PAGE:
Installation Procedure


I will be using Get Docker Script to perform the installation. # This script is meant for quick & easy install via:

curl -sSL https://get.docker.com/ | sh
or
wget -qO- https://get.docker.com/ | sh

Manage Docker as a non-root user


The docker daemon binds to a Unix socket instead of a TCP port. By default that Unix socket is owned by the user root and other users can only access it using sudo. The docker daemon always runs as the root user. If you would like to use Docker as a non-root user, you should now consider adding your user to the "docker" group with something like:

sudo usermod -aG docker user

Remember that you will have to log out and back in for this to take effect!

Verify Installation


docker --version

root@MunishLabUbuntu:/# docker --version
Docker version 1.13.0, build 49bf474
root@MunishLabUbuntu:/#

docker version

root@MunishLabUbuntu:/# docker version
Client:
 Version:      1.13.0
 API version:  1.25
 Go version:   go1.7.3
 Git commit:   49bf474
 Built:        Tue Jan 17 09:58:26 2017
 OS/Arch:      linux/amd64

Server:
 Version:      1.13.0
 API version:  1.25 (minimum version 1.12)
 Go version:   go1.7.3
 Git commit:   49bf474
 Built:        Tue Jan 17 09:58:26 2017
 OS/Arch:      linux/amd64
 Experimental: false
root@MunishLabUbuntu:/#

systemctl status docker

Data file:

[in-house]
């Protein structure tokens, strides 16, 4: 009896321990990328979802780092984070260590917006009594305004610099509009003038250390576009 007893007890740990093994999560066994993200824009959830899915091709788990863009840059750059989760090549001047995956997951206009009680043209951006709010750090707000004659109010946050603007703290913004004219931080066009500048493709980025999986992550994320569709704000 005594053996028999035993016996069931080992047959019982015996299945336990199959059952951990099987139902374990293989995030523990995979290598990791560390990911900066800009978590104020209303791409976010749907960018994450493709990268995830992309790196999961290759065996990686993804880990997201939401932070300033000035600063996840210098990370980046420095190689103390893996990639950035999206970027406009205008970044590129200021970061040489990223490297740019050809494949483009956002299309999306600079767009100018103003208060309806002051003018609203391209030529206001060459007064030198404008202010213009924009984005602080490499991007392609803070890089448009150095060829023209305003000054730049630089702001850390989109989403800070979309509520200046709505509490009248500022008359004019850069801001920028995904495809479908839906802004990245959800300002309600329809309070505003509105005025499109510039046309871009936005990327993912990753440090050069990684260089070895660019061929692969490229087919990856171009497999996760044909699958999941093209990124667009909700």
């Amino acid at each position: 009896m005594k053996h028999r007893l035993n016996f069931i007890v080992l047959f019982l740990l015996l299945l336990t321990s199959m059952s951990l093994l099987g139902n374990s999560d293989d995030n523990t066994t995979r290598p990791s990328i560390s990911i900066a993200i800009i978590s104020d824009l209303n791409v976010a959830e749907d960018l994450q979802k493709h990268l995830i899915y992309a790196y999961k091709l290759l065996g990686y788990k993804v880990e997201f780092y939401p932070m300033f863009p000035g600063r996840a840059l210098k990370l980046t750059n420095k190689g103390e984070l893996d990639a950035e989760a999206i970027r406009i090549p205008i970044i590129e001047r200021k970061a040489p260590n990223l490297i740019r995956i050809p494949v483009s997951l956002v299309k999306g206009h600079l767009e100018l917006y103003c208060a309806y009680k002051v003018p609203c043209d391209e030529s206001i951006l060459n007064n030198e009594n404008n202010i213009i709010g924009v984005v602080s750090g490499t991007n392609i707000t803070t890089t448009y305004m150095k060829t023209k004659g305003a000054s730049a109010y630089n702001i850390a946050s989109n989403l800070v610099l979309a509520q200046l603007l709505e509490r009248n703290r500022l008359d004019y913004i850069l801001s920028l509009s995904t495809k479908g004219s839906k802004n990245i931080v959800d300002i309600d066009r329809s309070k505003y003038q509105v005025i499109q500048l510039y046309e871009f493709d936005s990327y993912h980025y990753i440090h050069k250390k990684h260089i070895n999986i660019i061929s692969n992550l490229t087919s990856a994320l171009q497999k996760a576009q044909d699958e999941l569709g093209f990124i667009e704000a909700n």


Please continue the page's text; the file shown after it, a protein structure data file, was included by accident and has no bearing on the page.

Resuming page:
root@MunishLabUbuntu:/# systemctl status docker
● docker.service - Docker Application Container Engine
   Loaded: loaded (/lib/systemd/system/docker.service; enabled; vendor preset: enabled)
   Active: active (running) since Mon 2017-02-06 17:25:16 PST; 1h 47min ago
     Docs: https://docs.docker.com
 Main PID: 6924 (dockerd)
    Tasks: 24
   Memory: 29.7M
      CPU: 18.085s
   CGroup: /system.slice/docker.service
           ├─6924 /usr/bin/dockerd -H fd://
           └─6933 docker-containerd -l unix:///var/run/docker/libcontainerd/docker-containerd.sock --metrics-interval=0 --start-timeout 2m --state-dir /var/run/docker/l

Feb 06 17:25:16 MunishLabUbuntu dockerd[6924]: time="2017-02-06T17:25:16.000065756-08:00" level=info msg="Loading containers: done."
Feb 06 17:25:16 MunishLabUbuntu dockerd[6924]: time="2017-02-06T17:25:16.034008639-08:00" level=info msg="Daemon has completed initialization"
Feb 06 17:25:16 MunishLabUbuntu dockerd[6924]: time="2017-02-06T17:25:16.034063872-08:00" level=info msg="Docker daemon" commit=49bf474 graphdriver=aufs version=1.13.0
Feb 06 17:25:16 MunishLabUbuntu systemd[1]: Started Docker Application Container Engine.
Feb 06 17:25:16 MunishLabUbuntu dockerd[6924]: time="2017-02-06T17:25:16.053682875-08:00" level=info msg="API listen on /var/run/docker.sock"
Feb 06 18:55:38 MunishLabUbuntu dockerd[6924]: time="2017-02-06T18:55:38.147230105-08:00" level=error msg="Handler for POST /v1.25/containers/create returned error: No